I celebrate your appreciation for public transport as being more than just a means to reach a destination. You aren’t a fan of waiting for buses, but when you step in one, you find a seat next to a window, and although I can’t know exactly what you see, the various scenes seem to make you content. And you like the escalators and tunnels in tube stations. You look at everyone and every poster, and you run your fingers along the textured walls. You sometimes touch the fabric of a fellow passenger’s clothing or bag, especially those with intricate patterns or floral prints, and I always hope it doesn’t upset them. When one woman didn’t welcome your touch, I explained to her that you were autistic and didn’t understand social niceties, such as not touching strangers just because you are attracted to their garb, and she said she didn’t care and that you should keep your hands to yourself. I thought of her face and her words for the rest of the day, wishing she did care. When you started to tug on the strap of one man’s rucksack who sat next to you on the train, I told him you were autistic, and he offered to take his rucksack off so you could touch all of it. At his stop, he said goodbye to us and wished us a lovely day.

I celebrate your love of Lego, buttons, plastic food, earbud tips, and fake jewellery. Except when you put them in your mouth. All day, every day. When I try to swap one of your many ‘chewies’, you usually throw it and look at me as if to say, “If I wanted to chew on that, it would be in my mouth right now instead of this button.” I even celebrate your stubbornness. Most of the time.

I celebrate your starting school this September. Although the battle to complete your Education, Health, and Care Plan is one for the books, there is only one school I wanted for you, and my Lumen, this is the school you will be going to. I’ve only met and spoken to the headteacher and your class teacher a few times, but I can tell you they are both incredible human beings. You have not even started school yet, and they have already gone to great lengths to prepare for your arrival, including asking staff to attend a session in which I discussed how I handle your 45+ food allergies. They have asked what cleaning products we use at home so they can ensure they use the same safe products at school. They have said that I can call the school as often as I like throughout the day to check on you. On your second trial day, you were running around the outdoor play area. I stood next to your class teacher, discussing some of your likes and dislikes, as I watched you jump on the hammock swing. I have pushed you countless times on similar swings throughout London, but there I was, witnessing you sitting there with nobody pushing you. I couldn’t stop crying, and your teacher consoled me, asking if I was crying because I thought you would have an anaphylactic reaction while at school. I told her that my fear was that you would wonder if anyone would ever push you on the swing. Or that you would not be happy.

You’ve shown such happiness in your short life, despite the many adversities in your path, and this is how I always want you to feel. I don’t want you to feel you need to conform to the ways of my world, or your brother’s world, or anyone else’s world. I want us to continue to learn more about your world – a delicate, extraordinary world.

Happy Birthday, my Lumen, my light. I am so fortunate to be your mother.

Happy Mother’s Day, from the He(art)

Lumen, Enlai and Spencer Finch piece

Lumen, Enlai and Spencer Finch piece

 

I have yearned for art over the last 365 days more than food, more than sleep, sometimes more than air. Just as I want my sons to appreciate art, to allow it to rouse or soothe them, to occasionally fall asleep or wake thinking of a particular artwork, to trust it when they can’t trust other humans or when they may doubt themselves, I have sought art to help me make sense. I have used it as my drink, my drug, my altar, my here and my now, and as a substitute for my if and when. It has served as my absolute over the past year.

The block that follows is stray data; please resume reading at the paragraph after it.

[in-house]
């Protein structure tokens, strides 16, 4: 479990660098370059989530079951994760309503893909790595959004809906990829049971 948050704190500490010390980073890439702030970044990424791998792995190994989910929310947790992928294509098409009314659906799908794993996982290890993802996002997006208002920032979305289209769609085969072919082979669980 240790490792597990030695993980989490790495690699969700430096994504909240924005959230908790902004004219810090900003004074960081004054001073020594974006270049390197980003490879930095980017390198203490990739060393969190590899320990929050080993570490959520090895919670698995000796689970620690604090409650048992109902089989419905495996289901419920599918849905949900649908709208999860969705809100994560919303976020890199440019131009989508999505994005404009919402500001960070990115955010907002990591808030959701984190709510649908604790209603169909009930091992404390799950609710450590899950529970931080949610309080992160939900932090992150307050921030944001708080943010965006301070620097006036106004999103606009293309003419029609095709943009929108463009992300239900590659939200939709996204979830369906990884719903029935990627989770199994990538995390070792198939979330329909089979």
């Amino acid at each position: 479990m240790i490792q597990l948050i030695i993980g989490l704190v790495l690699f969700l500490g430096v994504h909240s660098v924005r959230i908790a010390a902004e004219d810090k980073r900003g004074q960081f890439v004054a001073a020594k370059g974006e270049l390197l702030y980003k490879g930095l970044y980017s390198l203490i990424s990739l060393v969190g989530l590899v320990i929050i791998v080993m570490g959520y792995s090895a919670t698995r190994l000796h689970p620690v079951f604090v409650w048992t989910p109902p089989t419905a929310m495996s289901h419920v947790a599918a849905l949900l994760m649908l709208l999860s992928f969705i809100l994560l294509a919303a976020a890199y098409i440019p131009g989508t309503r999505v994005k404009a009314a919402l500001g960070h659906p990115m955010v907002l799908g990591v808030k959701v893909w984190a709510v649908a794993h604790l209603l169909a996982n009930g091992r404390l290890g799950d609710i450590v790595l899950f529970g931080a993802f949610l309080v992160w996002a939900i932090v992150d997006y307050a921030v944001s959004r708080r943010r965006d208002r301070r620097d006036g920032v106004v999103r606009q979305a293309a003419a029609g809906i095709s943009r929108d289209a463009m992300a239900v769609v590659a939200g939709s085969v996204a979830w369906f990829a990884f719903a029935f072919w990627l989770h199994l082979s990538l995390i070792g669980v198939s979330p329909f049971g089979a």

My younger son Lumen is allergic to over 30 foods and has suffered anaphylactic reactions previously. While he did not suffer any this year, we found out he has new allergies. After the doctor informed me, we went from the hospital to an art gallery. After another doctor diagnosed him with asthma this year, following several A&E visits, two admissions and having to learn the difference between his four different inhalers, we went to an art gallery. Before and after Lumen’s many doctor appointments and various therapy sessions — occupational therapy, speech and language therapy, music therapy — for his autism, we visit art galleries and museums.

And when my older son Enlai has shown that his love of electronics in all forms seems stronger than his love of living, breathing beings, we go to art galleries. We discuss everything on the way to and from these galleries — religion, sport, literature, friendships, music, family, food. We talk about what an amazing, curious, funny thing life can be. He often gives me a difficult time because he’s not keen to go to a gallery, so we compromise. We go where he wants to go first — anywhere but the flat, in front of a screen — and then he indulges me with a gallery. And after we view the artworks, usually a few hours or a day later, he says thank you. Thank you for introducing him to something that made him think differently, that made him learn and value, that made him see possibilities.

Earlier this week, I went to a discussion between the artist Olafur Eliasson and Tim Marlow, the Royal Academy’s Artistic Director. I was touched by many of the things Eliasson related, including a couple of stories which pertained to children. He said that he believes his first leanings towards becoming an artist may have been after his parents divorced when he was eight years old. His father was an artist, and he thought that to win his attention, he would have to become a very good artist. He also said that when he was young, he was into breakdancing. He would walk around his house as if a robot, imitating breakdancing moves he had seen. Eliasson said that rather than tell him he was being ridiculous, his parents supported him. He spoke about their courage in championing their son in doing something nobody else they knew was doing, something that likely seemed very odd to other family and friends. And the artist noted that this is what parents should be doing — being their child’s or children’s advocates in whatever creative venture they decide to partake in.